I don't think it's going to be enough to have a half-hearted promise from this or the next Minister of Education to increase funding within the current model
They're not even doing that. Inclusion is now one of the three strategic focus areas of the Ministry of Education - alongside the achievement of Maori and Pasifika students - but this focus has no funding attached. However I agree that increasing the funding within the current model will never lead to real change.
Okay, I must not be reading you right. Apologies.
That does kind of help his performance :).
He consistently meets the national standard in aliveness.
I get that. Like I said your argument is correct. But I don't believe it is an argument that can result in a change in policy. Neither Nat nor Lab have shown any signs of doing what's right just 'cos. Instead they both respond to arguments that target revenue and/or cost, functionally both parties are simple minded accountants.
I'm not terribly interested in working with them. What's needed is a revolution. I have my personal model for this, which is the radical reform of the mental health sector in Italy in the 1970s. No reason why we couldn't demand a change of that magnitude.
It is CHEAPER for the country to spend extra money to educate for the dozen or so years that a person receives education than to have to provide more support for the rest of their lives.
I don't like this argument. If for no other reason that it justifies not supporting the work or education choices of disabled adults, on the basis that by then they are a lost cause. I don't want the state to educate my daughter so she can become a productive member of society and cost less to the taxpayer in the long run. I want the state to educate my daughter because she has the right to an education just like everybody else. It's about social opportunity, not economic efficiency.
But the ONLY reason for wanting your child to have a teacher aide is to allow your child to perform better. Isn't that we want our parents to do? What possible personal gain is there for the parent?
We have two neurotypical children with no special learning needs. Are you suggesting they would benefit from having a teacher aide? I really don't think they would. (In fact one of them has a teacher aide due to a medical condition and we've been pretty clear about the fact she shouldn't interfere with his education. Just check he stays alive.)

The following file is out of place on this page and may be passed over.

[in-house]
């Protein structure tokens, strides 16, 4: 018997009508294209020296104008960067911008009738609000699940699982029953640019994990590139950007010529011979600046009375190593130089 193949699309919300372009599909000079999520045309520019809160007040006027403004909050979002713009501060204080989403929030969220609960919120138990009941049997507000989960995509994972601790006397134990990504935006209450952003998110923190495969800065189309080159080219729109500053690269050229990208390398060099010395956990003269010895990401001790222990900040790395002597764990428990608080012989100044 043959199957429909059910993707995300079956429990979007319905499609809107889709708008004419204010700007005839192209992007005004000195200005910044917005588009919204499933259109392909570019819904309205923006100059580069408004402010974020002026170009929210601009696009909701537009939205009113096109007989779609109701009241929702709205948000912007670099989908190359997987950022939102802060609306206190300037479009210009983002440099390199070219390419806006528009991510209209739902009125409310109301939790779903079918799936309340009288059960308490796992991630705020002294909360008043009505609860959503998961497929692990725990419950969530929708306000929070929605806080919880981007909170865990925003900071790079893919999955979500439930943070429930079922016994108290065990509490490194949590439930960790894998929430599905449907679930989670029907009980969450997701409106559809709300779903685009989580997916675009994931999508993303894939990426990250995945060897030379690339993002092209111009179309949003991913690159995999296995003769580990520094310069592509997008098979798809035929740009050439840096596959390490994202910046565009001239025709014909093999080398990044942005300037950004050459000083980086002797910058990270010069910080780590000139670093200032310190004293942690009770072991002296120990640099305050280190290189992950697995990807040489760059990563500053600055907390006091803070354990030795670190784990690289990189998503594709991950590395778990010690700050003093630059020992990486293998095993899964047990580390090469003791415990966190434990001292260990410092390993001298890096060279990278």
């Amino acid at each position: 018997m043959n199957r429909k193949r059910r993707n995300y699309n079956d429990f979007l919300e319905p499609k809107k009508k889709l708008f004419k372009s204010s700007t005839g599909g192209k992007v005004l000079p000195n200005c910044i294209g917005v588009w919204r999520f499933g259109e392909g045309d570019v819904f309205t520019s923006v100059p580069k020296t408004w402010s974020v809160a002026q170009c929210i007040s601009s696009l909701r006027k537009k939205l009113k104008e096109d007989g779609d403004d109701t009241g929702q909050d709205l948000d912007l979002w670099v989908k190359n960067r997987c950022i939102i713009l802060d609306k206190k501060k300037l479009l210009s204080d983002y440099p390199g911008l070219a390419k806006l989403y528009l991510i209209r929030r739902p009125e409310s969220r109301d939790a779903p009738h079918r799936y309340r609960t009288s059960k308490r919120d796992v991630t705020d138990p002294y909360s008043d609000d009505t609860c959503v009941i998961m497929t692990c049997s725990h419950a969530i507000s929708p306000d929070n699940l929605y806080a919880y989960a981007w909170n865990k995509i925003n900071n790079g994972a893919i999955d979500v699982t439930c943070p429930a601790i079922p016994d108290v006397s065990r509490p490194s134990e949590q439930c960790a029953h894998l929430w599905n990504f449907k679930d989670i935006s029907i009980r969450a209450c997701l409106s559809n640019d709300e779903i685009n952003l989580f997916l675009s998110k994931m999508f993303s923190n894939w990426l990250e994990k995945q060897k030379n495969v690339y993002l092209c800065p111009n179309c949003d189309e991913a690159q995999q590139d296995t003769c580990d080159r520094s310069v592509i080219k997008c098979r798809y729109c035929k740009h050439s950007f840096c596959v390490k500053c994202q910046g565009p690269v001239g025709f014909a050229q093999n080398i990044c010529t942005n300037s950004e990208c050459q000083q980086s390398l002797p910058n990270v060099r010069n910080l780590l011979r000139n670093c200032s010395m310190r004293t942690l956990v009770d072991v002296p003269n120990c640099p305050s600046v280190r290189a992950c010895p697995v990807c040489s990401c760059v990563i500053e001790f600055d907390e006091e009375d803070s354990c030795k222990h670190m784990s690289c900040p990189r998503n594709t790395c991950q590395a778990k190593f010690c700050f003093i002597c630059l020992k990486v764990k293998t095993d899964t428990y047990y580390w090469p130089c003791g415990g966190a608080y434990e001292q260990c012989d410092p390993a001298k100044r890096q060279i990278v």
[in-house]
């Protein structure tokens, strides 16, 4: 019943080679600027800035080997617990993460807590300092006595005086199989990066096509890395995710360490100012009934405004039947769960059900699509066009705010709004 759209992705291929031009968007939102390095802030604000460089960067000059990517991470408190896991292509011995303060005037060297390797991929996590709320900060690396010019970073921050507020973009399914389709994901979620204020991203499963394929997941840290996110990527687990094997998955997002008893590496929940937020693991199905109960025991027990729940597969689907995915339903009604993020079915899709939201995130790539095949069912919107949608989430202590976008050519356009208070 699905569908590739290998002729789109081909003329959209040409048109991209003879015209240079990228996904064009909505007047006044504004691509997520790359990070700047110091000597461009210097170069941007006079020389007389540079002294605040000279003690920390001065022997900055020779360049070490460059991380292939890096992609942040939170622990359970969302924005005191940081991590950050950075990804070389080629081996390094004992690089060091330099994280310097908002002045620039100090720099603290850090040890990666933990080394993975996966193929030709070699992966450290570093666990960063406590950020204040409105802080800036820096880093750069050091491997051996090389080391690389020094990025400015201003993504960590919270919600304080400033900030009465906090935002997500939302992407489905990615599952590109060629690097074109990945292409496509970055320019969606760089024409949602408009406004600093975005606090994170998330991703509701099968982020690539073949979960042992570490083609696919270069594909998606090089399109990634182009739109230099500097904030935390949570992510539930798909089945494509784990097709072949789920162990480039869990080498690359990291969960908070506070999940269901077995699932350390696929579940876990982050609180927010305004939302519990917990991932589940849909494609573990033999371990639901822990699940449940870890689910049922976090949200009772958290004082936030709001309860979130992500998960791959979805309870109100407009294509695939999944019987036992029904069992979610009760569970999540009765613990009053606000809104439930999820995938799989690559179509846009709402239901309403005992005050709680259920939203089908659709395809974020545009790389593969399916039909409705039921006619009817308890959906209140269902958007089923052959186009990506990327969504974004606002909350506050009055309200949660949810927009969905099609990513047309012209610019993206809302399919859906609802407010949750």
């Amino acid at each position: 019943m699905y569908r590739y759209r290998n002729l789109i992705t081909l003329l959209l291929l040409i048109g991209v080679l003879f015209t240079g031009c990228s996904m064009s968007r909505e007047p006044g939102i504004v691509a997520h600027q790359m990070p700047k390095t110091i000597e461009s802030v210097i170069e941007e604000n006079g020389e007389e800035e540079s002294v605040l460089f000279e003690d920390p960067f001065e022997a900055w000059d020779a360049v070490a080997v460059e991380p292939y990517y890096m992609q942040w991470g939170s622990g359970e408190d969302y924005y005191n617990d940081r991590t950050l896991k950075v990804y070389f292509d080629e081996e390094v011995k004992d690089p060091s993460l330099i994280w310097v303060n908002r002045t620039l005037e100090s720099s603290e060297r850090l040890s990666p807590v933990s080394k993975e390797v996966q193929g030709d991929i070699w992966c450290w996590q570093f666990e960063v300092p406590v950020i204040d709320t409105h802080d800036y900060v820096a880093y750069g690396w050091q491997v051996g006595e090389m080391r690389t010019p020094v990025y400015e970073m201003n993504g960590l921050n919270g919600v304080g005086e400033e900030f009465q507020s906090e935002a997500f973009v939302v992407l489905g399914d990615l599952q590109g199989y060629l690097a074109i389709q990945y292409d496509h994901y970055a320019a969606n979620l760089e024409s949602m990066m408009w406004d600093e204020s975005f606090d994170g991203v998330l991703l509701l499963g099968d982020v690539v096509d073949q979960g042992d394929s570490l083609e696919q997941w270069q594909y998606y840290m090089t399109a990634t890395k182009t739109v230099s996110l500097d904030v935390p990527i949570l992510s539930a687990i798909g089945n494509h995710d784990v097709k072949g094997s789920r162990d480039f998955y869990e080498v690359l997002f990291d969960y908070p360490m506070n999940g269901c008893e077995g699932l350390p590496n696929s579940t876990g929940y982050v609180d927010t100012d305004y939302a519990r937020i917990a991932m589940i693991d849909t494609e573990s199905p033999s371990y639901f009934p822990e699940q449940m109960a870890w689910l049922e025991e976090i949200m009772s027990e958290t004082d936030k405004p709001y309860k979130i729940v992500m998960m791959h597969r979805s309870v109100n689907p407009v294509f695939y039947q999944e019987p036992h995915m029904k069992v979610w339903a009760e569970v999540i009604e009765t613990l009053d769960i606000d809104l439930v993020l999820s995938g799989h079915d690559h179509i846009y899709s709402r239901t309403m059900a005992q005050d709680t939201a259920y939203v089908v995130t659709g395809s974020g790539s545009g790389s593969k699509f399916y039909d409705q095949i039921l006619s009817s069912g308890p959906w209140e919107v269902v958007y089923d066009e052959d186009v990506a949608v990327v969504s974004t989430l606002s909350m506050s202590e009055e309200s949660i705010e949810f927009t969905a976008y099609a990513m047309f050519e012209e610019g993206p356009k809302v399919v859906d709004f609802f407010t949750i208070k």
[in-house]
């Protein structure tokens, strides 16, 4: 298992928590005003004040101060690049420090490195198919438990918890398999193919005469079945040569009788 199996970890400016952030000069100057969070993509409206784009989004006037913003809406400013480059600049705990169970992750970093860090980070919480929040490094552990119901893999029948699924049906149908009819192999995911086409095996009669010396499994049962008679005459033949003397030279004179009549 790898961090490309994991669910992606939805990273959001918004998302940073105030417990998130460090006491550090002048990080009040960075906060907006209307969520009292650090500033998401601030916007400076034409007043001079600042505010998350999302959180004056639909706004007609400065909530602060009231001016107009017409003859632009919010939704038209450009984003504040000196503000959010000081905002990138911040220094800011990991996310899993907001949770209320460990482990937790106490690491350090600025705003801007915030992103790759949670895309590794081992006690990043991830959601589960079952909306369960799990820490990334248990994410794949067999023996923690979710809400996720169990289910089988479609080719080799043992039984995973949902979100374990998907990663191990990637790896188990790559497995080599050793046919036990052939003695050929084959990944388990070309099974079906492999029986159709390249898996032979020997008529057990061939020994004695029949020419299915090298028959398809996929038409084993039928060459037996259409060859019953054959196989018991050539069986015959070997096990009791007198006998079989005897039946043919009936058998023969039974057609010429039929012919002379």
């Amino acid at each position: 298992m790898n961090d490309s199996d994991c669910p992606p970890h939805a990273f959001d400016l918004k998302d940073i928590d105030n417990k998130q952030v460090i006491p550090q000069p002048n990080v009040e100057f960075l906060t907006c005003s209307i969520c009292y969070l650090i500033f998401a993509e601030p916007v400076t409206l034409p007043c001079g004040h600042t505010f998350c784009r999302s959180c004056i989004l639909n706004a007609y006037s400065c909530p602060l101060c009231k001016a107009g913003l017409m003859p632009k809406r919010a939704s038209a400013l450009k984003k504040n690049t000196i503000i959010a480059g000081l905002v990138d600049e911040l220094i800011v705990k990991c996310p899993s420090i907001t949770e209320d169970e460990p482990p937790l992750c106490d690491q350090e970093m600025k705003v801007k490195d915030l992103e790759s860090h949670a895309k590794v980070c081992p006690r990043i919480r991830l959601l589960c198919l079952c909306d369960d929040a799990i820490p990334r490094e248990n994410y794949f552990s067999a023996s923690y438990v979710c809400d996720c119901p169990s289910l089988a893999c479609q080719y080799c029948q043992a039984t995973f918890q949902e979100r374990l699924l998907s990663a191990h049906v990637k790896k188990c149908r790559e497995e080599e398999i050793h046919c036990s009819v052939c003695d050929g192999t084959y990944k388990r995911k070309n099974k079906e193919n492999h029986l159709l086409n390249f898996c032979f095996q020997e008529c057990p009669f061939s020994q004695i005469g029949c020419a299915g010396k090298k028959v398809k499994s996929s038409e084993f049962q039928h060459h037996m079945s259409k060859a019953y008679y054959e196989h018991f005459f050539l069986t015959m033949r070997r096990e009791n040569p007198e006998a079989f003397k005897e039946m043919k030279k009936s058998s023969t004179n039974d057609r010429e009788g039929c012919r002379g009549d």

Because resources are not unlimited and all needs are not currently being met.
Sacha I love you but this sentence right here? It makes no sense. The fact that all needs are not currently being met is the crisis that should make us rethink how we distribute resources. And to say that resources are not unlimited is tantamount to saying that resources need to be capped, which I thought you were against. The reality is that we treat a lot of resources as if they were unlimited even in the absence of crises. It's true that the money comes from somewhere else, but that is an issue of overall political priorities, not of priorities within disability education. We could spend less on roads, less on private schools, less to bail out finance companies, less on film industry subsidies - so long as we made the political decision of regarding equity of outcomes in education more important than or at least as important as those other things.
including how any priorities are determined and maintained.
I still don't know why you want to prioritise anything. We teach our children literacy and maths. Strategic goals very within that, but we don't prioritise literacy over maths, or teaching maths to some children over teaching maths to others. Why should the right to accessing the curriculum of some children have priority over the right of others?
There will never be unlimited public budgets. How will prioritisation happen?
if you can show me how the right to education of one child is greater than the right to education of another child, then we'll prioritise between them. Otherwise, our priority may just have to be to build fewer motorways.
The medical profession should not be the gatekeepers of that.
Neither should ministry of education accountants, or NZQA bureaucrats.
(Sometimes I like to tell people in Group Special Education that back home you can self-certify that your child has an intellectual disability and receive automatic support, just to see how they react. You can write that your child is autistic on the back of a napkin, I'll say for instance. Their response varies, but basically always seems to uncover the bizarre and completely unfounded assumption that there a lot of people out there who would fake an intellectual disability in their children just so they can get a teacher aide.)
But far too simple an idea.
My idea is pretty simple. You take a child, any child. I don't care if they have an officially recognised disability. You enrol them into their school and the teachers and the family assess what obstacles there are, if any, for that child to fully participate in the curriculum. It may be nothing, or it may be the need for ESL tuition, or there may be an environmental factor, or the child may have specific learning needs that require a speech therapist or a teaching assistant and so forth. Then you apply for that support, and the standard response from the ministry has to be that they give it to you, unless they can demonstrate that the support is not needed or is already provided. Put the onus on them, and make it hard and expensive for them to say no.